YAOUNDÉ, Cameroon – Christians in Mali have come under systematic attacks by extremist Muslims, and the Catholic bishops say they are “deeply worried” about the lack of a government response to the crisis.
Mali is 90 percent Muslim, and Christians make up just 2 percent of the population. It is estimated there are 200,000 Catholics in the country, and around 100,000 people belonging to other Christian communities.
Jihadists who used to operate mostly in the north of the country are now launching incursions on the center of the country.
Monsignor Edmond Dembélé, the secretary general of the bishops’ conference, told Jeune Afrique Christian places of worship are a frequent target of attack.
He recalled a recent attack in the village of Dobara, about 500 miles north of the capital Bamako, where armed men stormed the local church, taking the crucifix, altar furnishings, and the statue of the Virgin Mary. They burned the church material right at the church door.
In September in the locality of Bodwal, Christians were chased away from their church with the threat that if they kept worshiping, they would be killed.
Over the next few weeks, several churches were burned in Mali’s central Mopti region, forcing parishioners to flee.
Dembélé lamented the fact the government was not providing more adequate security, making it hard for Christians to continue worshiping in what the government insists is a “lay state in which all religions have a right to co-exist.”
“We have no security program of our own and we rely on the authorities to provide protection and find solutions,” Dembélé said. “On previous occasions, the government has deployed military units in our parishes. But this still hasn’t been done against these new attacks.”
Human Rights Watch published a disturbing report in September that documented “serious abuses by Islamist armed groups in central Mali … including summary executions of civilians and Malian army soldiers, destruction of schools, and recruitment and use of children as soldiers. Increasing intercommunal violence near Koro, in Mopti region, has raised concerns of more widespread abuses.”
But the report also accused the Malian army of similar crimes, noting that “Malian forces have committed extrajudicial killings, enforced disappearances, torture, and arbitrary arrests against men accused of supporting Islamist armed groups.”
The rights group says such actions by the authorities further escalate the violence.
“The skewed logic of torturing, killing, and ‘disappearing’ people in the name of security only fuels Mali’s growing cycle of violence and abuse,” said Corinne Dufka, Sahel director at Human Rights Watch.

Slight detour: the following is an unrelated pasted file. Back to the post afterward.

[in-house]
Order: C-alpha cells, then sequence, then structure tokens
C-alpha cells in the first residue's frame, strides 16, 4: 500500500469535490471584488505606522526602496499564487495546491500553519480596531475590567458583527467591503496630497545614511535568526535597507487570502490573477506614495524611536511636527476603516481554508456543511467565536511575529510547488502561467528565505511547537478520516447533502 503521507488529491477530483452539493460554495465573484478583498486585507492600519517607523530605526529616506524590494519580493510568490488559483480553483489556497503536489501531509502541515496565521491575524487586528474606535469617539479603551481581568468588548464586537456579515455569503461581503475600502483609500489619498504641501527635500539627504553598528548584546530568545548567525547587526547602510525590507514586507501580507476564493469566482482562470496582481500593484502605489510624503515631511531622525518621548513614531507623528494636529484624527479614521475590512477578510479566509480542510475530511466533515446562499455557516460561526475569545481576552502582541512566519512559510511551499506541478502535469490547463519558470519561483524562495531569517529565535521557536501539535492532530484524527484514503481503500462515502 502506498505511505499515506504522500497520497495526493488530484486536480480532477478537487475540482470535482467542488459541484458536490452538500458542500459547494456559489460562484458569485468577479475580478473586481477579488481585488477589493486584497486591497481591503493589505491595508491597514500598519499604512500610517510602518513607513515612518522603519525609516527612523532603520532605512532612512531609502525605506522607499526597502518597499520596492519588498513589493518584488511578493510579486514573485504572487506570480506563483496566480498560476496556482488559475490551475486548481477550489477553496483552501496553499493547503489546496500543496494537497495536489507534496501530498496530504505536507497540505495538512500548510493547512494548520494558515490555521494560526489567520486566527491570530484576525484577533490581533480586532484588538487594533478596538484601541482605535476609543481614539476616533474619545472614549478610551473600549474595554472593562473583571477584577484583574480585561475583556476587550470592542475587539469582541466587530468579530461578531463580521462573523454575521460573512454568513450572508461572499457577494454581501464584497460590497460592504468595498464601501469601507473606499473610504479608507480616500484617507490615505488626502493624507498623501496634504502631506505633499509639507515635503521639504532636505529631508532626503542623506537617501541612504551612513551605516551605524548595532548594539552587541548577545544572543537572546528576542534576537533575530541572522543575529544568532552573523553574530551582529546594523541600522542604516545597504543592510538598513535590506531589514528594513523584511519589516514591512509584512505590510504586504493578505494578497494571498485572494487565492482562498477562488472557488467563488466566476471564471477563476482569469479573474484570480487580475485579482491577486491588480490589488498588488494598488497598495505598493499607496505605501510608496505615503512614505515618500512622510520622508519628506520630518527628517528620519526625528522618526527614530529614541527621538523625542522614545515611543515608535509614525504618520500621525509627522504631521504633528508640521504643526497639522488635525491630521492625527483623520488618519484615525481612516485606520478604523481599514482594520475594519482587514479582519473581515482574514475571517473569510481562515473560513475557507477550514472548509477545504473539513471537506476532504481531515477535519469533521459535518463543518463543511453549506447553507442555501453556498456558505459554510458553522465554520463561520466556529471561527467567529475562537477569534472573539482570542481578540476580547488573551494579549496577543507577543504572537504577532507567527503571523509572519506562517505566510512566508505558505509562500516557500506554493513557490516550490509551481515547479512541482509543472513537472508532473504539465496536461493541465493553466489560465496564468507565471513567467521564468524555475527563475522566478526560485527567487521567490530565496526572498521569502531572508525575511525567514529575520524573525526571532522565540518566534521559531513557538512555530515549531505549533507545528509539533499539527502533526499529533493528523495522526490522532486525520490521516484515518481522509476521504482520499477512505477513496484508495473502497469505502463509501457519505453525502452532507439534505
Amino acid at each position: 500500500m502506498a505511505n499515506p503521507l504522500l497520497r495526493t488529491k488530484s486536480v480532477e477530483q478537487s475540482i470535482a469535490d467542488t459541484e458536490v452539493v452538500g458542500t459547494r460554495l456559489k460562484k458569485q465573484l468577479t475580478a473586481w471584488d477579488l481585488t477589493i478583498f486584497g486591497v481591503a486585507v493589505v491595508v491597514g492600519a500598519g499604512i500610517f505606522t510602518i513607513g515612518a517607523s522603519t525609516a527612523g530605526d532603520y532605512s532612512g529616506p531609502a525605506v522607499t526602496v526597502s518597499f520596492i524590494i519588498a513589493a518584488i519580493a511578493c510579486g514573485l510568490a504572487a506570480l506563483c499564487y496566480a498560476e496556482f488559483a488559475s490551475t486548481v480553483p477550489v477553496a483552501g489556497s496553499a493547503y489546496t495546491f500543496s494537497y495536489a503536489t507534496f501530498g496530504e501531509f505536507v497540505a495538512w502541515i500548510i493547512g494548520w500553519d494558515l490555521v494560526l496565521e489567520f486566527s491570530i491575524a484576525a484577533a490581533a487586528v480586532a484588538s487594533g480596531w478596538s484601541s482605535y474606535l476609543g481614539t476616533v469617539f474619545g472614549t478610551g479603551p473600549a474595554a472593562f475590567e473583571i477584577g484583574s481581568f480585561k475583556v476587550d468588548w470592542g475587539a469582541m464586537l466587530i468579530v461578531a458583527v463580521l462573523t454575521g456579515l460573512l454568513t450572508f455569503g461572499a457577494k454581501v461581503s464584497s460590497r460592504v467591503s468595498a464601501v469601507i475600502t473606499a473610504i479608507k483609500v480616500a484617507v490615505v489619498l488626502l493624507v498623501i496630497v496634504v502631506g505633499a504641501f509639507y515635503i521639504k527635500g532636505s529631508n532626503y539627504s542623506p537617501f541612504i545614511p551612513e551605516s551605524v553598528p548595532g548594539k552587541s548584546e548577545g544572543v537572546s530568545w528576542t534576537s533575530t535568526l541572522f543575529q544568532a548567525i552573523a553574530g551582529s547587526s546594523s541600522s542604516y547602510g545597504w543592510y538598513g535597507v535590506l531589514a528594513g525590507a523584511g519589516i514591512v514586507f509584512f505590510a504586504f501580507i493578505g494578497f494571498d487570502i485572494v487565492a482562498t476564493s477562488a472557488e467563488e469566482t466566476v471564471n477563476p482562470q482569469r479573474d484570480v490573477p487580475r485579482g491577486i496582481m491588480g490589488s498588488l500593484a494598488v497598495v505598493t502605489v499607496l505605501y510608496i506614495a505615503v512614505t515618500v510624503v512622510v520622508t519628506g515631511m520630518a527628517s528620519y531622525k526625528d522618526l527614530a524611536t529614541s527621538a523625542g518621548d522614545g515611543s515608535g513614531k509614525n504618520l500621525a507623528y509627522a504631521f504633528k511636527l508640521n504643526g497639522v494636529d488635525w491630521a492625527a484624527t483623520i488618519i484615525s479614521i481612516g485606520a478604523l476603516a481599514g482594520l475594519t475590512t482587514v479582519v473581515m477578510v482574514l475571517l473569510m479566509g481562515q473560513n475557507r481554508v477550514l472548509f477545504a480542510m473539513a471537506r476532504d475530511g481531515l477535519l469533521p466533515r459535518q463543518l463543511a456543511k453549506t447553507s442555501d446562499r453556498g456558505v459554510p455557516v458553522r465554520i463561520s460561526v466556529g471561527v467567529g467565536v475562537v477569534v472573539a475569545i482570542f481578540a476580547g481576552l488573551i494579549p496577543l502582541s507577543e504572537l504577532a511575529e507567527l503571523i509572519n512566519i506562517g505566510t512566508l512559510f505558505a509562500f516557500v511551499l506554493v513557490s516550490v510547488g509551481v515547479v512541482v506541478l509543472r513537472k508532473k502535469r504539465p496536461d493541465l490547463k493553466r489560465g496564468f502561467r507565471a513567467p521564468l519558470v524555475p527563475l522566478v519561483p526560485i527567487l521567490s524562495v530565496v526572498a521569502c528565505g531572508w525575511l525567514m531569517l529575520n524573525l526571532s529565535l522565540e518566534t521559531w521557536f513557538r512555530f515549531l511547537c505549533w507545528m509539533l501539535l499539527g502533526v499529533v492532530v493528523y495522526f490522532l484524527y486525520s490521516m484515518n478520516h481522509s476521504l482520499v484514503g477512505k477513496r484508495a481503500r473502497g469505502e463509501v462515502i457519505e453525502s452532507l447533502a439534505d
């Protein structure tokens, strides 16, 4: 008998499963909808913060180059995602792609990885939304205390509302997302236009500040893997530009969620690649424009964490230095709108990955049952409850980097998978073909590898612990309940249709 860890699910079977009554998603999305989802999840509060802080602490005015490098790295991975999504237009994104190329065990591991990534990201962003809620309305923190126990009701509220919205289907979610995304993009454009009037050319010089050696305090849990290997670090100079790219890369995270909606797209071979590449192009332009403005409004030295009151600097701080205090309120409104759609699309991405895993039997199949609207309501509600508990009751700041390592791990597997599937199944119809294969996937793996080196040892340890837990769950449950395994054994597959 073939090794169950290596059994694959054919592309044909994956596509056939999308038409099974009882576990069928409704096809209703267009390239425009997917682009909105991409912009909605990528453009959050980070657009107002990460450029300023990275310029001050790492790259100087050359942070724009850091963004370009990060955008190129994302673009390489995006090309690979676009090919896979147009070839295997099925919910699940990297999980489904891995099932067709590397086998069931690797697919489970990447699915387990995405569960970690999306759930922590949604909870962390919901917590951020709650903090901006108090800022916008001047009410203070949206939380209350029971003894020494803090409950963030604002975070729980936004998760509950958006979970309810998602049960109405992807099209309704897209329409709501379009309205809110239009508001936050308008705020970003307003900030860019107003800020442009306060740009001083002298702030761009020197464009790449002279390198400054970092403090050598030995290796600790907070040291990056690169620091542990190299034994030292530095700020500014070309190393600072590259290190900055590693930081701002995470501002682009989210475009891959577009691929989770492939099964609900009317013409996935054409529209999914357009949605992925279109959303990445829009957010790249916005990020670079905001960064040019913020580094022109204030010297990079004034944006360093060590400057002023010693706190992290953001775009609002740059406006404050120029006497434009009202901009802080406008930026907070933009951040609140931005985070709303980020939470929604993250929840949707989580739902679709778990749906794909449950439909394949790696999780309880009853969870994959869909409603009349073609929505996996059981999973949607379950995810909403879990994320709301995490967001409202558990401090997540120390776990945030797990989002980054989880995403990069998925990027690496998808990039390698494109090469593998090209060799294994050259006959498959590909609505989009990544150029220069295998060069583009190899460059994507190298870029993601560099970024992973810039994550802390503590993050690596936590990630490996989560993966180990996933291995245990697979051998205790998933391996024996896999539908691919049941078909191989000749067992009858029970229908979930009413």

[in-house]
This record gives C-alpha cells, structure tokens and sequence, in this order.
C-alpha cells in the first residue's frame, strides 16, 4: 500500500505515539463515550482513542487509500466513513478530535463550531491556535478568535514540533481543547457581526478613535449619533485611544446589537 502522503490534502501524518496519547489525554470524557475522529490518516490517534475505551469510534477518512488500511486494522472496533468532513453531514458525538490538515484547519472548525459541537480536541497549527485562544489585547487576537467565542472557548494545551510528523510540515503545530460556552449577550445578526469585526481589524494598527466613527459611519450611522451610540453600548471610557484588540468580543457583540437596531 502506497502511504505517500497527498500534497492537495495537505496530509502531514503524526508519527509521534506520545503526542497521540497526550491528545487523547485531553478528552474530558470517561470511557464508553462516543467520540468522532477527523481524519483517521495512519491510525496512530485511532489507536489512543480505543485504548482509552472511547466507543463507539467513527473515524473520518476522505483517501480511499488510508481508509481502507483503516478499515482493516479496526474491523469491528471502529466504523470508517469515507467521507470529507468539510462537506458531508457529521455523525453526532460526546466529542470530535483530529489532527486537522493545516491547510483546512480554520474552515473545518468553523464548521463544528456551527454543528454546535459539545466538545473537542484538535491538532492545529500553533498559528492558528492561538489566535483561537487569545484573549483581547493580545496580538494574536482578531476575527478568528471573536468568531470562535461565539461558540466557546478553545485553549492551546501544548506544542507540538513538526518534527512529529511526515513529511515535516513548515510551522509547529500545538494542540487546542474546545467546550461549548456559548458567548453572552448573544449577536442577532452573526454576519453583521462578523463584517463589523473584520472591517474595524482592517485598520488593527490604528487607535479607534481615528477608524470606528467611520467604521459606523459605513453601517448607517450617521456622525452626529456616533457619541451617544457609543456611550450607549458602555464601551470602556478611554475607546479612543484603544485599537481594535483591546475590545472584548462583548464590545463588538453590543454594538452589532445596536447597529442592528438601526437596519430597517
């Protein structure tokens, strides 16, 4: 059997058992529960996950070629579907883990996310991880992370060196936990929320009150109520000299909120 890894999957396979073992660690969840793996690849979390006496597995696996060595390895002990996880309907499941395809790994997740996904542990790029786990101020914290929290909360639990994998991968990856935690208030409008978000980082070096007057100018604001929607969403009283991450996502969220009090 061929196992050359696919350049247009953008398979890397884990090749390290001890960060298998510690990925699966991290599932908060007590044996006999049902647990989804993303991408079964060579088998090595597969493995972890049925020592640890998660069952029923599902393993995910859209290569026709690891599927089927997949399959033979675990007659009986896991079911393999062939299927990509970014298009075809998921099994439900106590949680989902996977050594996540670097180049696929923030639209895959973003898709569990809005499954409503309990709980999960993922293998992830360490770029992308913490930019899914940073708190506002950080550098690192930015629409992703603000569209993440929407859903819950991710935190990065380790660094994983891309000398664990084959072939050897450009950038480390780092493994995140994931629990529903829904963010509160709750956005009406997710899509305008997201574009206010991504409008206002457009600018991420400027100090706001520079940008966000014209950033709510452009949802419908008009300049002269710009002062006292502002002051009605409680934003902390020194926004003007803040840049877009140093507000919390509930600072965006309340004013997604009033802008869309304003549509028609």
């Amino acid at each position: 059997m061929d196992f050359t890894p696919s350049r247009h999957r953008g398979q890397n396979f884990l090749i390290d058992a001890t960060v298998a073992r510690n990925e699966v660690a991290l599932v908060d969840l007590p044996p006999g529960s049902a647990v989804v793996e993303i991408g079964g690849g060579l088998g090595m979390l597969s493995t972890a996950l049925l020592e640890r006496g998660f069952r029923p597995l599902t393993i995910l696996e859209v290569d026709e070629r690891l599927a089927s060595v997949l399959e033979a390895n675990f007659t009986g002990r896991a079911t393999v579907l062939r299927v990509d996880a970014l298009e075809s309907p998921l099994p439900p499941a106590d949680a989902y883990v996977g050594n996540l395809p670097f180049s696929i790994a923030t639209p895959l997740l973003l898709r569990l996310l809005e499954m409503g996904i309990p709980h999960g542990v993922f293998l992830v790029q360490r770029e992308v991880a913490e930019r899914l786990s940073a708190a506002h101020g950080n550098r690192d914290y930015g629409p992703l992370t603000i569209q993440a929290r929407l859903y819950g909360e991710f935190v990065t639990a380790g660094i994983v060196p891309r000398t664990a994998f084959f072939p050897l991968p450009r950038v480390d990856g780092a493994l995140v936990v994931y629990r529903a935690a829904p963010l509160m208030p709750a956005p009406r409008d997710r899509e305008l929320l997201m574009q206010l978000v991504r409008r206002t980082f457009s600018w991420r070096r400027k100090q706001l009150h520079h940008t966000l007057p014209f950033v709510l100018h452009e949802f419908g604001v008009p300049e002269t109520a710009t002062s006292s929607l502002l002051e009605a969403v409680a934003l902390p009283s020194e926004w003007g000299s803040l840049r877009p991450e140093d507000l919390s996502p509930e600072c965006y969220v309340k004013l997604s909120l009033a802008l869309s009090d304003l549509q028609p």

Understanding the Attacks on Churches
To understand what is happening to the Catholic Church in Mali, it is essential to understand the history of the current insecurity in the country.
In January 2012, members of Mali’s Tuareg ethnic group, who had been fighting to defend the regime of Libyan dictator Muammar Gaddafi returned home after the fall of his regime. When they returned, they still had heavy weapons from the Libyan conflict.
With this armory, they became the fighting arm of the Azawad National Liberation Movement (known by the French acronym MNLA), and quickly overran most of the north of Mali, taking over the three largest cities of Kidal, Gao, and Timbuktu.
They then declared the north an independent state named Azawad, an act that received no international recognition, and was opposed by several Islamist groups active in the region, Ansar Dine, Movement for Unity and Jihad in West Africa, and al-Qaeda in the Islamic Maghreb.
These groups chased the MNLA out of the major cities, and proclaimed that their strict version of Sharia – the Islamic law system – was in effect. This meant things such as alcohol, cigarettes, and western music were banned.
Christians were particularly targeted in these areas, and many of them fled the country to Niger and Burkina Faso.
In 2013, French troops were sent into Mali to oust the Islamists, and supported by both the Malian army and the MNLA.
In 2015, a peace deal was signed, allowing for the integration of rebel fighters into the regular army, but it soon collapsed.
Into this vacuum a myriad of armed forces continue to operate: The army, the MNLA and other Tuareg groups, and Islamists.
One of the major incidents was an August 2015 Islamist attack on a hotel in Sévaré, located in the central Mopti region, in which 13 people were killed.
“There are so many armed groups now, all trying to prove themselves,” Dembélé said.
He worries that even when the crisis comes to an end, Christians returning home will face destroyed houses and damaged property.
“There will be a lot of rebuilding to be done,” he said.
Pope Francis showed his solidarity with the people of Mali when he made Archbishop Jean Zerbo a cardinal on June 28, 2017. The archbishop of the Malian capital Bamako, Zerbo is the first cardinal from the country.
The pope said the appointment was an effort to highlight “those neglected areas and complex situations of war and poverty, while it reaffirms the interest of the Catholic Church.”